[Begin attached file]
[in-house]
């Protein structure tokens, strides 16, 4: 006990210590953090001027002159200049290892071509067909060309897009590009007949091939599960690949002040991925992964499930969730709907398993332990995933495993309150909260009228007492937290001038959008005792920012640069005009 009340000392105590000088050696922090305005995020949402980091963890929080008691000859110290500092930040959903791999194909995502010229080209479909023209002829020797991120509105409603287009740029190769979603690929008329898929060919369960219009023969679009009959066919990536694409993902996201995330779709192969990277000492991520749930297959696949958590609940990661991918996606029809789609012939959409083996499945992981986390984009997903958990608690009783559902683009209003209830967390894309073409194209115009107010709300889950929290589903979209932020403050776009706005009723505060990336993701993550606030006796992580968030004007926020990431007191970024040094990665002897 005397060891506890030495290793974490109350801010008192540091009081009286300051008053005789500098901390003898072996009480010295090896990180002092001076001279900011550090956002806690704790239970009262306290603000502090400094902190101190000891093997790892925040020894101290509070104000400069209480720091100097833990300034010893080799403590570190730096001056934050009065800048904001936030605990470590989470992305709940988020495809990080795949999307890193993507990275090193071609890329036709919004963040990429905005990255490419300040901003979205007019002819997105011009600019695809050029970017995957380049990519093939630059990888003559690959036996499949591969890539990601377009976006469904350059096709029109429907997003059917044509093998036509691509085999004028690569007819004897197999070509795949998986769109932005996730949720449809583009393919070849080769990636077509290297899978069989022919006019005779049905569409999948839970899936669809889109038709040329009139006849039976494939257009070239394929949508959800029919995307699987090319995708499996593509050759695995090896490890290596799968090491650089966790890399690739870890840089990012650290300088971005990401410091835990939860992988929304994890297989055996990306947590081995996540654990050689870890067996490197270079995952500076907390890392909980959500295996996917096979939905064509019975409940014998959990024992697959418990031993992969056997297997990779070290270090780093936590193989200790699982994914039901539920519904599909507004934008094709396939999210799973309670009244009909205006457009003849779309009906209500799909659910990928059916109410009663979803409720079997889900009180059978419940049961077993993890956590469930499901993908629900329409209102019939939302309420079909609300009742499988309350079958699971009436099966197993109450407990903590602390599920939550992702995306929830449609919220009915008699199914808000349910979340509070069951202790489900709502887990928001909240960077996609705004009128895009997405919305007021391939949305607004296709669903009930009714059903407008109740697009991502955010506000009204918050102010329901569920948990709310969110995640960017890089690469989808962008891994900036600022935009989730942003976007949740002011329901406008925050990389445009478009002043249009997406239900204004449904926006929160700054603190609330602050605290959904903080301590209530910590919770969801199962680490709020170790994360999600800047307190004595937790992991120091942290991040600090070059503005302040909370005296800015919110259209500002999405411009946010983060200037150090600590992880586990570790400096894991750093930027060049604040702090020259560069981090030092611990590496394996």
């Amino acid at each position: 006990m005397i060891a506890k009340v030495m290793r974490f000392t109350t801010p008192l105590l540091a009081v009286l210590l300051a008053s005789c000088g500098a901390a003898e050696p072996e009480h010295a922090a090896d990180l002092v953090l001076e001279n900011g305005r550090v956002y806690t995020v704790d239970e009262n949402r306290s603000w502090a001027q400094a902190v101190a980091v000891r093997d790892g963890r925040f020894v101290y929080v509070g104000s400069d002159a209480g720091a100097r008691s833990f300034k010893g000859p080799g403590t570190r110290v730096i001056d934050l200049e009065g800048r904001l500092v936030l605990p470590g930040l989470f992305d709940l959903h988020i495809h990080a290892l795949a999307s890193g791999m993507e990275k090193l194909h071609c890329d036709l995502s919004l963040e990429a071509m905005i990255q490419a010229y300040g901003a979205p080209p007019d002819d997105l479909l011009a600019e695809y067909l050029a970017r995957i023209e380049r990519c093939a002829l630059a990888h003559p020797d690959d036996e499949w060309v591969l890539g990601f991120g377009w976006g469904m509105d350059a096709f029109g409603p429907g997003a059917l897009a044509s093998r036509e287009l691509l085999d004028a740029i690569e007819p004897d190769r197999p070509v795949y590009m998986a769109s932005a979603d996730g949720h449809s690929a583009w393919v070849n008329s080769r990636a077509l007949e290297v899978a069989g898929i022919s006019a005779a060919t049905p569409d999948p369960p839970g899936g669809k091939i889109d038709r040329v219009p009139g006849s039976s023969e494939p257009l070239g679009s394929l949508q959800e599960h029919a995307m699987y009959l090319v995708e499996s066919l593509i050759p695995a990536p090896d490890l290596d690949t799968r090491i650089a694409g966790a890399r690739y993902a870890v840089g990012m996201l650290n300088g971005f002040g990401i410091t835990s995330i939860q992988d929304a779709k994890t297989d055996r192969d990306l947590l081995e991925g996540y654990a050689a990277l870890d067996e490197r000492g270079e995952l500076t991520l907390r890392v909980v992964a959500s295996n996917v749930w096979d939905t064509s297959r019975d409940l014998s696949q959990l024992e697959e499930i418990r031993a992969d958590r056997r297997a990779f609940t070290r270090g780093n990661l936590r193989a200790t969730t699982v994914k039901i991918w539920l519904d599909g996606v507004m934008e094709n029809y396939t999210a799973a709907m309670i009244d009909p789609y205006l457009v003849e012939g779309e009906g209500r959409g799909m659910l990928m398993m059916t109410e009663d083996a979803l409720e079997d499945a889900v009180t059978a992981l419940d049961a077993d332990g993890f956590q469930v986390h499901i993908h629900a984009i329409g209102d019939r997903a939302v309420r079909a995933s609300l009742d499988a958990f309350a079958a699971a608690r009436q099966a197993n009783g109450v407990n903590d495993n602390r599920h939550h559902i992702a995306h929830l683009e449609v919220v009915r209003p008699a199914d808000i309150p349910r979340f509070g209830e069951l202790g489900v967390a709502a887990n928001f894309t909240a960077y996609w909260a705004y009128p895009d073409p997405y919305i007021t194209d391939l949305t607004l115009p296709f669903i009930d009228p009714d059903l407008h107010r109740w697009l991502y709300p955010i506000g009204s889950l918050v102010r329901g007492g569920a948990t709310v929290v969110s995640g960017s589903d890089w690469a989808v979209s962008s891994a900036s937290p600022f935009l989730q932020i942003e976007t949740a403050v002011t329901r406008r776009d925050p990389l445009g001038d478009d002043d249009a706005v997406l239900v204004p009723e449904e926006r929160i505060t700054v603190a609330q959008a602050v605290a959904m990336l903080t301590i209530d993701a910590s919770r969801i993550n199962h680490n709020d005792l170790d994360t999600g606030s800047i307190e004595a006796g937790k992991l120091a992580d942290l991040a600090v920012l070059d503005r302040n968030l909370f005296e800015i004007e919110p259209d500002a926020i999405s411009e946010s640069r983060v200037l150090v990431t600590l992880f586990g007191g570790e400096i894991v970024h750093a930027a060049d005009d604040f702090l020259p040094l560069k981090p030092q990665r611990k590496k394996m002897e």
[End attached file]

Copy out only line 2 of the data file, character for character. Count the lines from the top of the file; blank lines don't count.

């Protein structure tokens, strides 16, 4: 006990210590953090001027002159200049290892071509067909060309897009590009007949091939599960690949002040991925992964499930969730709907398993332990995933495993309150909260009228007492937290001038959008005792920012640069005009 009340000392105590000088050696922090305005995020949402980091963890929080008691000859110290500092930040959903791999194909995502010229080209479909023209002829020797991120509105409603287009740029190769979603690929008329898929060919369960219009023969679009009959066919990536694409993902996201995330779709192969990277000492991520749930297959696949958590609940990661991918996606029809789609012939959409083996499945992981986390984009997903958990608690009783559902683009209003209830967390894309073409194209115009107010709300889950929290589903979209932020403050776009706005009723505060990336993701993550606030006796992580968030004007926020990431007191970024040094990665002897 005397060891506890030495290793974490109350801010008192540091009081009286300051008053005789500098901390003898072996009480010295090896990180002092001076001279900011550090956002806690704790239970009262306290603000502090400094902190101190000891093997790892925040020894101290509070104000400069209480720091100097833990300034010893080799403590570190730096001056934050009065800048904001936030605990470590989470992305709940988020495809990080795949999307890193993507990275090193071609890329036709919004963040990429905005990255490419300040901003979205007019002819997105011009600019695809050029970017995957380049990519093939630059990888003559690959036996499949591969890539990601377009976006469904350059096709029109429907997003059917044509093998036509691509085999004028690569007819004897197999070509795949998986769109932005996730949720449809583009393919070849080769990636077509290297899978069989022919006019005779049905569409999948839970899936669809889109038709040329009139006849039976494939257009070239394929949508959800029919995307699987090319995708499996593509050759695995090896490890290596799968090491650089966790890399690739870890840089990012650290300088971005990401410091835990939860992988929304994890297989055996990306947590081995996540654990050689870890067996490197270079995952500076907390890392909980959500295996996917096979939905064509019975409940014998959990024992697959418990031993992969056997297997990779070290270090780093936590193989200790699982994914039901539920519904599909507004934008094709396939999210799973309670009244009909205006457009003849779309009906209500799909659910990928059916109410009663979803409720079997889900009180059978419940049961077993993890956590469930499901993908629900329409209102019939939302309420079909609300009742499988309350079958699971009436099966197993109450407990903590602390599920939550992702995306929830449609919220009915008699199914808000349910979340509070069951202790489900709502887990928001909240960077996609705004009128895009997405919305007021391939949305607004296709669903009930009714059903407008109740697009991502955010506000009204918050102010329901569920948990709310969110995640960017890089690469989808962008891994900036600022935009989730942003976007949740002011329901406008925050990389445009478009002043249009997406239900204004449904926006929160700054603190609330602050605290959904903080301590209530910590919770969801199962680490709020170790994360999600800047307190004595937790992991120091942290991040600090070059503005302040909370005296800015919110259209500002999405411009946010983060200037150090600590992880586990570790400096894991750093930027060049604040702090020259560069981090030092611990590496394996």